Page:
Sender co-curated "The Hippies," an exhibition re-telling in written narration, photography, art and memorabilia, the history of the west Sonoma County Open Land communes, at the West County Museum in Sebastopol, California (part of the Sonoma County Historical Society.) Running from October 30, 2016 to March 5, 2017, it was the most popular exhibition ever at the West County Museum.
Later Years in San Francisco
In 1980, Sender returned to San Francisco where he married his long-time friend Judith Levy-Sender, who taught in the San Francisco School District for thirty years. A poet and self-taught artist, he helped her publish two books of poems and artwork, the last titled "Transitions Visible and Invisible." Collaborating with her, they founded the Odd Mondays speaker series that they ran for eighteen years before turning it over to a new producer.
Sender is also a visual artist whose visual works are sampled on his web site and in a 2009 book, Barayon, a Catalog of Prints, Drawings, Original Art. The book is based on a one-man show at the Gallery Sanchez in 2008.
After the death of Sender's daughter Xaverie in 1989, he founded the Peregrine Foundation (for people "living in or exiting from experimental social groups"). He was the administrator of the foundation until 1999 and published four full-length autobiographies of women who had left the Bruderhof cult in a series titled "Women from Utopia."
Sender identifies himself as a "transcendental, post-monotheist hippie pagan sun worshipper, with one foot planted in the nondual teaching of Julie Henderson and the other in the Archaic Revival culture".
In 2018, Spanish documentary filmmaker Luis Olano released Sender Barayón Un Viaje Hacia La Luz (A Trip into the Light), a film about the life and works of Ramón Sender Barayón, including interviews with Sender at his home in San Francisco, archival photos and footage, and recordings of Sender's music. The film has English subtitles whenever Spanish is spoken, and Spanish subtitles whenever English is spoken, and has been screened in the USA and in Spain. Link to the film's trailer: "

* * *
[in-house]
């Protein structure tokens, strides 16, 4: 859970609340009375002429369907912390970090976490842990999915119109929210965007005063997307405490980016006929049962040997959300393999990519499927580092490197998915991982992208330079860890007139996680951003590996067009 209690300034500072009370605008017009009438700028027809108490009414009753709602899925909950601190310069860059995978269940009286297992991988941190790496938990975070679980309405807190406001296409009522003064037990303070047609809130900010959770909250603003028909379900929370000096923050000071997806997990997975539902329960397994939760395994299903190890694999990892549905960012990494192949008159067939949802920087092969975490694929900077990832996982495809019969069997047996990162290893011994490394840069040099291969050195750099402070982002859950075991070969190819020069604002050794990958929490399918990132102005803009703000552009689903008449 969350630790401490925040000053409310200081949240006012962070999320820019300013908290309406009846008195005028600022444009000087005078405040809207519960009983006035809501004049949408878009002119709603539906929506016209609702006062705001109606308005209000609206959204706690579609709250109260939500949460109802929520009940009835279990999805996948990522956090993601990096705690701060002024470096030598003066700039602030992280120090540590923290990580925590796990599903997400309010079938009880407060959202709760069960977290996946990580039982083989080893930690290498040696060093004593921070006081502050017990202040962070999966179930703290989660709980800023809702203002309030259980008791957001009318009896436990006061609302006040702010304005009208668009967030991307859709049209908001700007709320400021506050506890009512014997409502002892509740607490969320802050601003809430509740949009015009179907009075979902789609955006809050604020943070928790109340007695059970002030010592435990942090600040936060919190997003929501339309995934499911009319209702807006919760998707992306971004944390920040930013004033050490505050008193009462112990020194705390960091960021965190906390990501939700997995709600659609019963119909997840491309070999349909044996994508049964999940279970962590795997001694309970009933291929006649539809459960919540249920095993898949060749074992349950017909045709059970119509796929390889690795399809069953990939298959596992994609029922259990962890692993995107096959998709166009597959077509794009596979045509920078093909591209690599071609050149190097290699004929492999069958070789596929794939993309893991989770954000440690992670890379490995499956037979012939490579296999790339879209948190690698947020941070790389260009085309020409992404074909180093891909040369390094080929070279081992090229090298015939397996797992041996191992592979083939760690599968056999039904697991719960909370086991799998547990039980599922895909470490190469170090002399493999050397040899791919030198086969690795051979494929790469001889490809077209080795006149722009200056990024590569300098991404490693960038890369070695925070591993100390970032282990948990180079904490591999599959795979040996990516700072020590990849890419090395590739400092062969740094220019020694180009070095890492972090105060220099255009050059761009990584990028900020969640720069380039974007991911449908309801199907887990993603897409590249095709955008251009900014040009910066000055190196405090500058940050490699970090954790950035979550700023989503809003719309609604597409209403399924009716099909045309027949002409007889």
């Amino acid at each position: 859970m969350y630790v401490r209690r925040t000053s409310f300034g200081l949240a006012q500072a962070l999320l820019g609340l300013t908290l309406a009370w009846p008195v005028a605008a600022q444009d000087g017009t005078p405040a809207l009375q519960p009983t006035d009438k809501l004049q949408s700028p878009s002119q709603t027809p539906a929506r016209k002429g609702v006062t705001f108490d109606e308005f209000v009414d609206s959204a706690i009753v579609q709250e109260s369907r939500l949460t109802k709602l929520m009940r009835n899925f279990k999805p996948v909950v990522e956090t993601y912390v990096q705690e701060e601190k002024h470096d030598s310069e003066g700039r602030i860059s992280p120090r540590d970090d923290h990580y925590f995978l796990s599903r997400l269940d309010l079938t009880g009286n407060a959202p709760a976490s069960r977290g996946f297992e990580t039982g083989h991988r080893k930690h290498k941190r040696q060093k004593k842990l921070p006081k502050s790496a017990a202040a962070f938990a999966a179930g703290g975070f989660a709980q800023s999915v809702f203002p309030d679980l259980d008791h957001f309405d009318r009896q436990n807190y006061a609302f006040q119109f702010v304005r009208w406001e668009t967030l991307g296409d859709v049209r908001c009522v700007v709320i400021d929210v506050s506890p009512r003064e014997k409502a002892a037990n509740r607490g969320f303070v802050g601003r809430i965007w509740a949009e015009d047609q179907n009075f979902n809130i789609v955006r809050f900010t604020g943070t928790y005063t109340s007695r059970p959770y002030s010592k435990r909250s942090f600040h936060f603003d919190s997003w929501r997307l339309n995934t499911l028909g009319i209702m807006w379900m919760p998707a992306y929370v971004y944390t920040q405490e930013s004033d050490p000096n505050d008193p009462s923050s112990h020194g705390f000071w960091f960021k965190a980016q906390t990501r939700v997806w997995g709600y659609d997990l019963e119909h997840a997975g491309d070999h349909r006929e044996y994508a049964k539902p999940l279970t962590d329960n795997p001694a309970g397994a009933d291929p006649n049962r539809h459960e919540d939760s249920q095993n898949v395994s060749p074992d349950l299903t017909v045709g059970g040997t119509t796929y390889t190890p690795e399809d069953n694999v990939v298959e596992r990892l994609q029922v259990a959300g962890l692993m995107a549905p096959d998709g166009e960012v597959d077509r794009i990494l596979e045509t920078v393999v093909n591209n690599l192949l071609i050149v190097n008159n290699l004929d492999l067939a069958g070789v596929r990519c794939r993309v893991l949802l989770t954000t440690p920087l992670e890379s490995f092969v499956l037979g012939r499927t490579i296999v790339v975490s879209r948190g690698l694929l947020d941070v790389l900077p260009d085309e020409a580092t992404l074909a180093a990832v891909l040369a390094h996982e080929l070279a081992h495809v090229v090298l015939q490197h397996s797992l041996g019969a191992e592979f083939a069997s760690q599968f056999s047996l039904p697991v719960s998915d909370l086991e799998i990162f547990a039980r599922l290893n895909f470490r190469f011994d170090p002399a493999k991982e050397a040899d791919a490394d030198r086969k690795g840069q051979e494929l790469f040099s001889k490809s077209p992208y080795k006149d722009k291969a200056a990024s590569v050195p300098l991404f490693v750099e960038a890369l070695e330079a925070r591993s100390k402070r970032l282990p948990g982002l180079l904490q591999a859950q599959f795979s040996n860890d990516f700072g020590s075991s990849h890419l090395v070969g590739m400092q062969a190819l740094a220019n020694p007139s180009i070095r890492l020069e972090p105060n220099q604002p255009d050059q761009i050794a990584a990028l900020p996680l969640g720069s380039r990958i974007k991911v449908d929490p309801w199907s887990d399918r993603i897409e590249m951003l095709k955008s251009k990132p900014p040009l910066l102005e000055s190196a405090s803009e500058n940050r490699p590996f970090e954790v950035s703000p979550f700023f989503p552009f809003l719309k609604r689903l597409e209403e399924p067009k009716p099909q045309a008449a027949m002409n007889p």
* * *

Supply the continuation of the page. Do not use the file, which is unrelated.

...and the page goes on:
Ramón Sender Barayón has four children: Xaverie Rhodes, Jonathan Sender, Andrés Sender and Sol Sender, four grandchildren: Gareth Rhodes, Dorie McKernan, David Sender, Rafael Sender, and Oliver Benjamin Sender, and two great-grandchildren: Claire McKernan and Garrett McKernan.
WritingsTo distinguish himself from his father Ramón J. Sender, a well-known Spanish novelist, he uses the Spanish-style name Ramón Sender Barayón. This is also to honor his late mother Amparo Barayón.
Sender's novel Zero Weather was published in 1980. He has several other unpublished manuscripts and some of his short stories are published on the internet.
In 1989, Sender published A Death in Zamora, a book investigating the execution of his mother by Franco's forces during the Spanish Civil War. The book has been recognized not only as a valuable record of the Spanish Civil War, but as a historical account of early feminism and rebellion against patriarchy in Spain, of which his mother, Amparo Barayón, was a pioneer. An updated edition (2018), based on the Spanish Post-Metropolis Editorial 2017 edition, contains essays by renowned Spanish Civil War historians Paul Preston, Helen Graham and Francisco Espinosa Maestre. His cousin Medcedes Esteban Maes-Kemp assisted as translator.
Recently, he published an anthology of his short stores and essays, titled A Planetary Sojourn. He also wrote a novel based on his experiences at the Tape Music Center, entitled Naked Close Up, which was published in 2012 as an ebook by Intelligent Arts Publishing, a project of The Electronic Music Foundation in Albany, New York.